My first conscious experience of liking cemetries comes from climbing Mont Juic in Barcelona and seeing what appeared from a distance as a high-rise city. In reality that high-rise city was a multi story cemetery.

Last week I visited the neighbouring cemetry from where I teach.

It looks something like this:


… and is rather smallish compared to the huge and worldwide known (to cemetry enthousiasts) Schoonselhof cemetry, the artist’s cemetry of Antwerp.

The pictures are of photos mounted on the graves, usually aureoled by oval frames. I like the washed-out spooky ones. One of the joys of photographing is photographing photographs. After Sherrie Levine: After After Edward Weston.

Cemetery Hoboken Early 2008Cemetery Hoboken Early 2008Cemetery Hoboken Early 2008Cemetery Hoboken Early 2008

Cemetery Hoboken Early 2008Cemetery Hoboken Early 2008Cemetery Hoboken Early 2008Cemetery Hoboken Early 2008

Cemetery Hoboken Early 2008Cemetery Hoboken Early 2008Cemetery Hoboken Early 2008Cemetery Hoboken Early 2008

Cemetery Hoboken Early 2008Cemetery Hoboken Early 2008Cemetery Hoboken Early 2008Cemetery Hoboken Early 2008

A cemetery in Hoboken, Belgium

Gratuitous nudity #16

Gratuitous nudity #16

The Naked Venus by you.

The Naked Venus

The Naked Venus is a 1959 nudist film directed by American director Edgar G. Ulmer*. With Patricia Conelle, Don Roberts, Arianne Ulmer.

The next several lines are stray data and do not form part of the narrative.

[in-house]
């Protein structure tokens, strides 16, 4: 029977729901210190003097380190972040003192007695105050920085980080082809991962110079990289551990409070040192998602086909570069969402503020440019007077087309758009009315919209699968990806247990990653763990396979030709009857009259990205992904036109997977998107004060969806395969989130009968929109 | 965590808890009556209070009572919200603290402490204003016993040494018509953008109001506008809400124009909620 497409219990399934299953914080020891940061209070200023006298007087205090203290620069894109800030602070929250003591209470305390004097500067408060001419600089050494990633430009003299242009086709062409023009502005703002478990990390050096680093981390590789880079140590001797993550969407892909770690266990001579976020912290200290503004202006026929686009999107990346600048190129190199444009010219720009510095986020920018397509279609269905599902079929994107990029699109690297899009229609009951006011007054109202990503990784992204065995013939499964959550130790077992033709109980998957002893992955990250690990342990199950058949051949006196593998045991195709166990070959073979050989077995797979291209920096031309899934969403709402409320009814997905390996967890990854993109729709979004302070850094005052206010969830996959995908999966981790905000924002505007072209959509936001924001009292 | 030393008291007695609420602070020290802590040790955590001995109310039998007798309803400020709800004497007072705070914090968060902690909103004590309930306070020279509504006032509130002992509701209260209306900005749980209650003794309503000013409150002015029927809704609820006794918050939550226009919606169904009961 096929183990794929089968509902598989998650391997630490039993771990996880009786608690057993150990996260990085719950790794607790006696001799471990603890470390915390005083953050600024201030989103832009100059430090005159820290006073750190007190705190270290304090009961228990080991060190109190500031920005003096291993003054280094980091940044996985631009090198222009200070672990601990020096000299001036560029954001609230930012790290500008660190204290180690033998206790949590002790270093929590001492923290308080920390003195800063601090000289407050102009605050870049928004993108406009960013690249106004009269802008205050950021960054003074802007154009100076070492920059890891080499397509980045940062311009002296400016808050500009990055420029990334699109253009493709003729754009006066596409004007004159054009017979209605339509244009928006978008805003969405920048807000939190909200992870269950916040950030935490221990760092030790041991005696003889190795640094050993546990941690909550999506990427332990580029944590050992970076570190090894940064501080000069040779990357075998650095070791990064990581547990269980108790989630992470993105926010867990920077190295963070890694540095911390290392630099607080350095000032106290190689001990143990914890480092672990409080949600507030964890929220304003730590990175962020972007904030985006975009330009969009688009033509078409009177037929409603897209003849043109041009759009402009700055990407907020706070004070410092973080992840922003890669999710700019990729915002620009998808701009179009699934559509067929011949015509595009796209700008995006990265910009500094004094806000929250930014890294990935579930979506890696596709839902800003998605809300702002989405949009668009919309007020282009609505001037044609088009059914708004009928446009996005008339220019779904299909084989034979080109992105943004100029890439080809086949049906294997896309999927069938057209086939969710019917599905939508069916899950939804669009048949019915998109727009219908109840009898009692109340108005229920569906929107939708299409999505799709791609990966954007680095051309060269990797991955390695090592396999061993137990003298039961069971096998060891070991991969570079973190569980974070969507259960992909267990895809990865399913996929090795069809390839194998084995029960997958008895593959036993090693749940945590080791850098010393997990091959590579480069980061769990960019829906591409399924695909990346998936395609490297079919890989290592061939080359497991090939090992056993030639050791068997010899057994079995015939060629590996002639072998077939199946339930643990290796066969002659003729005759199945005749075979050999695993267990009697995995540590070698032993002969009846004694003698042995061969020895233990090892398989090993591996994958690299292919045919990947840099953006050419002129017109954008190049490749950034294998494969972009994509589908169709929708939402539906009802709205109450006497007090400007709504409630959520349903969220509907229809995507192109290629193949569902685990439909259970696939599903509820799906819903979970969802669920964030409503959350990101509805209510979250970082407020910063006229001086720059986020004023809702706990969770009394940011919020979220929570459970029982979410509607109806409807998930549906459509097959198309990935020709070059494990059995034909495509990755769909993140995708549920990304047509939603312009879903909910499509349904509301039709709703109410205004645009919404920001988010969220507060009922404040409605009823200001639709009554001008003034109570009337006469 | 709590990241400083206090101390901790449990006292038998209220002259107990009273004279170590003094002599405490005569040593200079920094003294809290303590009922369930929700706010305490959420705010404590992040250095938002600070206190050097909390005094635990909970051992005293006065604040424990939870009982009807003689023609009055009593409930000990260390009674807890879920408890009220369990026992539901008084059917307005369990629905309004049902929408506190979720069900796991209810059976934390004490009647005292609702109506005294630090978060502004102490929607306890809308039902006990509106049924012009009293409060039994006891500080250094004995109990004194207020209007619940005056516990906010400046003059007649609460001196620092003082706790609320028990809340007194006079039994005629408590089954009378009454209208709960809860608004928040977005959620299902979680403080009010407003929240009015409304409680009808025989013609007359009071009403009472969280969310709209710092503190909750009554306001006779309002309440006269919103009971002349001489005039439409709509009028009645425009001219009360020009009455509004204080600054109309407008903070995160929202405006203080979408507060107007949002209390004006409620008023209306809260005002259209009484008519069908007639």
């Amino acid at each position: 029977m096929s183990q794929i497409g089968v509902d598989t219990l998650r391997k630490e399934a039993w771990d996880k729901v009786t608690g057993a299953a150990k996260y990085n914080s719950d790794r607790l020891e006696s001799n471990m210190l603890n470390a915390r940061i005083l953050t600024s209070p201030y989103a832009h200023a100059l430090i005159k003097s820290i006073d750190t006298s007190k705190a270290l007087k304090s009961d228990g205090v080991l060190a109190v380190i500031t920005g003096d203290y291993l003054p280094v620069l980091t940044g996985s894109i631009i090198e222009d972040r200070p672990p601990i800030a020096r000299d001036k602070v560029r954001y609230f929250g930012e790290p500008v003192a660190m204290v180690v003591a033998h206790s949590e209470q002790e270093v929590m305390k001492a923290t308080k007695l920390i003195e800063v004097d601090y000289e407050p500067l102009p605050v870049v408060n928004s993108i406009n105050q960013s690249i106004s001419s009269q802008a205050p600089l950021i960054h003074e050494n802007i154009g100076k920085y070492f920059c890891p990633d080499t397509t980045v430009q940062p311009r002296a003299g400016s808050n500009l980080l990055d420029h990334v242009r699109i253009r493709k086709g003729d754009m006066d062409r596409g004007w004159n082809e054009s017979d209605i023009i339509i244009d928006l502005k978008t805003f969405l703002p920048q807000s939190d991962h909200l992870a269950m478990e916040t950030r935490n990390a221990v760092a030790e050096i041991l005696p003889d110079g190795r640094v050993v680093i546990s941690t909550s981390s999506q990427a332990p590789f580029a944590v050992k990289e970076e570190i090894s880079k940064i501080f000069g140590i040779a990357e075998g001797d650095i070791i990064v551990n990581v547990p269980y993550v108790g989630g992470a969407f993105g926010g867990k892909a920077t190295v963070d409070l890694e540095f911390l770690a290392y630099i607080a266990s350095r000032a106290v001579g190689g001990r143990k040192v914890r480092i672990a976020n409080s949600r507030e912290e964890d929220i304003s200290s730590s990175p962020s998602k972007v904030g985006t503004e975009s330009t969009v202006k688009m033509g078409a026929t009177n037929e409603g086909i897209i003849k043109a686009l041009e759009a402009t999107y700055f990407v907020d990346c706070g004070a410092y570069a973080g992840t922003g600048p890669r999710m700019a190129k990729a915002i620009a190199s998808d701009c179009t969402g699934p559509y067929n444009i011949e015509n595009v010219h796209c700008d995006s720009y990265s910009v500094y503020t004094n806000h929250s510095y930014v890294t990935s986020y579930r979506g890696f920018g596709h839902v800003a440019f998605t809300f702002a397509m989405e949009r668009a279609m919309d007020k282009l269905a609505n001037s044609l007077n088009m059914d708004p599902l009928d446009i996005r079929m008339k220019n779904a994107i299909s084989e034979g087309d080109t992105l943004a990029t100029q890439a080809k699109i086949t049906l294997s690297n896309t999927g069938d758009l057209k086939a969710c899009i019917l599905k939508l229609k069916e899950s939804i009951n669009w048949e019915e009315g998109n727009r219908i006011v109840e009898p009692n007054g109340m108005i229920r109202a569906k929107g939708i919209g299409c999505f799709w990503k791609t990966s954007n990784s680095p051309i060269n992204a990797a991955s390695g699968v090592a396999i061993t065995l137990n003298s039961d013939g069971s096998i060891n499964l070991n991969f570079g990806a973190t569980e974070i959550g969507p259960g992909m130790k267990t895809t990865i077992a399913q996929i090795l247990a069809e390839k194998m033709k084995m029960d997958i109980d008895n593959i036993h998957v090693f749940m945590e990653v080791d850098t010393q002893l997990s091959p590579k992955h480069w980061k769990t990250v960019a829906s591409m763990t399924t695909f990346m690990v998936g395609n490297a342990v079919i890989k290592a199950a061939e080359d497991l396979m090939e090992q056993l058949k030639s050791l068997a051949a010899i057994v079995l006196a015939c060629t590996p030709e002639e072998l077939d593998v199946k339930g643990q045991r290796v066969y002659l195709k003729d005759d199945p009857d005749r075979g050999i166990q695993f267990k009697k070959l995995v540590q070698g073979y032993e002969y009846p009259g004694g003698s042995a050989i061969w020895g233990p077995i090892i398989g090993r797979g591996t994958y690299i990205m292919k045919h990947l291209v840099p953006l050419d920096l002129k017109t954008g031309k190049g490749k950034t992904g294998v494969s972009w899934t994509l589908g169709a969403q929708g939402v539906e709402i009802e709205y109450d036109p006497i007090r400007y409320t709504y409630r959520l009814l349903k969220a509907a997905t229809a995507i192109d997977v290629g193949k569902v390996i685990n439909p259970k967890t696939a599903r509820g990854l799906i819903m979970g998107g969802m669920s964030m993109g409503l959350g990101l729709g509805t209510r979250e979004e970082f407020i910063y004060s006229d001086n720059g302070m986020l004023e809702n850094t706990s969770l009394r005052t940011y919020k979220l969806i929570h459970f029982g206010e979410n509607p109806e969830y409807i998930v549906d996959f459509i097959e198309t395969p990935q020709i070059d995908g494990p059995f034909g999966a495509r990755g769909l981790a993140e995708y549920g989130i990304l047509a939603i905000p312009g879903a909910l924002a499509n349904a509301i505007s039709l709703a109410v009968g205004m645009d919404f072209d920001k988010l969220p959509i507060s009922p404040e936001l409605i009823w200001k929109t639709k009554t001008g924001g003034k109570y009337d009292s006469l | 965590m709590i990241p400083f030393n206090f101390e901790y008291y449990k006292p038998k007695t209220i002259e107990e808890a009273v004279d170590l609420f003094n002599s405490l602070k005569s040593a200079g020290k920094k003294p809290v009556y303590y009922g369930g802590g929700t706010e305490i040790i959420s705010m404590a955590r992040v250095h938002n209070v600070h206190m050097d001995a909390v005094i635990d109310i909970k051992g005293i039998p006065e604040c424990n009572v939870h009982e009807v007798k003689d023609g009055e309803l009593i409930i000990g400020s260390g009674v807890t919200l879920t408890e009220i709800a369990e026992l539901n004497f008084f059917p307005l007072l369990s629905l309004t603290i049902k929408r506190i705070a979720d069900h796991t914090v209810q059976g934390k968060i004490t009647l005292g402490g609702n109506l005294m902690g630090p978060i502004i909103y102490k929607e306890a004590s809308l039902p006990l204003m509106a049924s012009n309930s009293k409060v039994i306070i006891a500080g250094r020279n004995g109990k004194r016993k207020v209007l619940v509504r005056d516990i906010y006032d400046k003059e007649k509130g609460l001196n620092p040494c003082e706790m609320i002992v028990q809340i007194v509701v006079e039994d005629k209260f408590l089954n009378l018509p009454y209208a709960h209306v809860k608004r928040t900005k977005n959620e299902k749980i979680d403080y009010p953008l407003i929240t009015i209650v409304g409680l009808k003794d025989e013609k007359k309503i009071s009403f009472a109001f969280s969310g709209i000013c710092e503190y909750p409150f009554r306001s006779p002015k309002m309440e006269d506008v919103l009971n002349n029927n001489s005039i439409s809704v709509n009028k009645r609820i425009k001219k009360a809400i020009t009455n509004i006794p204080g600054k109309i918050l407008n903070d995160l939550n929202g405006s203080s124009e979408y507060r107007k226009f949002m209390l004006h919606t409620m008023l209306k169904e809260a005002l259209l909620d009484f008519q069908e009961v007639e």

The current entry of gratuitous nudity does not even feature nudity … only hints at it (see innuendo). Can’t be careful enough these days! Ask the Undead Film Critic.

*Edgar G. Ulmer (19041972) was an AustrianAmerican film director. He is best remembered for the movies The Black Cat (1934) and Detour (1945). These stylish and eccentric works have achieved cult status, but Ulmer’s other films remain relatively unknown.

What the Butler Saw in Düsseldorf

The butler visited Diana und Actaeon – Der verbotene Blick auf die Nacktheit with a fellow butler and a maid.

He was thrilled to see Étant donnés[1] by Marcel Duchamp. And he did not realize it also looked like this[2]. He saw the famous metal doll sculpture[3] by Hans Bellmer and Bad Boy by Eric Fischl. He saw the most beautiful penis in post-war photography, yes he meant the Robert Mapplethorpe one[4].

He saw and liked photographs[5] of the Linley Sambourne collection, paintings by French figuratist Jean Rustin[6], paintings by Michael Kirkham[7], his first viewing of the fauvist Erich Heckel[8], Phryne[9] by French academic cult painter Jean-Léon Gérôme, waxworks by Belgian sculptor Berlinde De Bruyckere[10], and paintings by Roland Delcol[11].

The butler was also very much taken by Johannes Hüppi[12]; his first viewing of his fave John Currin[13]; his first real Félix Vallotton; and a Lisa Yuskavage[14]. But not that one.

Butler wants you to know that the works he pointed to are for reference only and may not correspond to the works at the exhibition. He also wants you to know that some of the links may be NSFW.

Bettie Page (1923 – 2008)

Bettie Page, Bizarre nr. 14

If your interest goes just a little bit beyond vanilla sex, you’ve probably come across Bettie Page.

Bettie Page (April 22, 1923December 11, 2008) was an American model who became famous in the 1950s for her fetish modeling and pin-up photos, taken by Irving Klaw.


American 2000s documentary


Bettie’s Punishment

The whole of her is Icon of Erotic Art #38.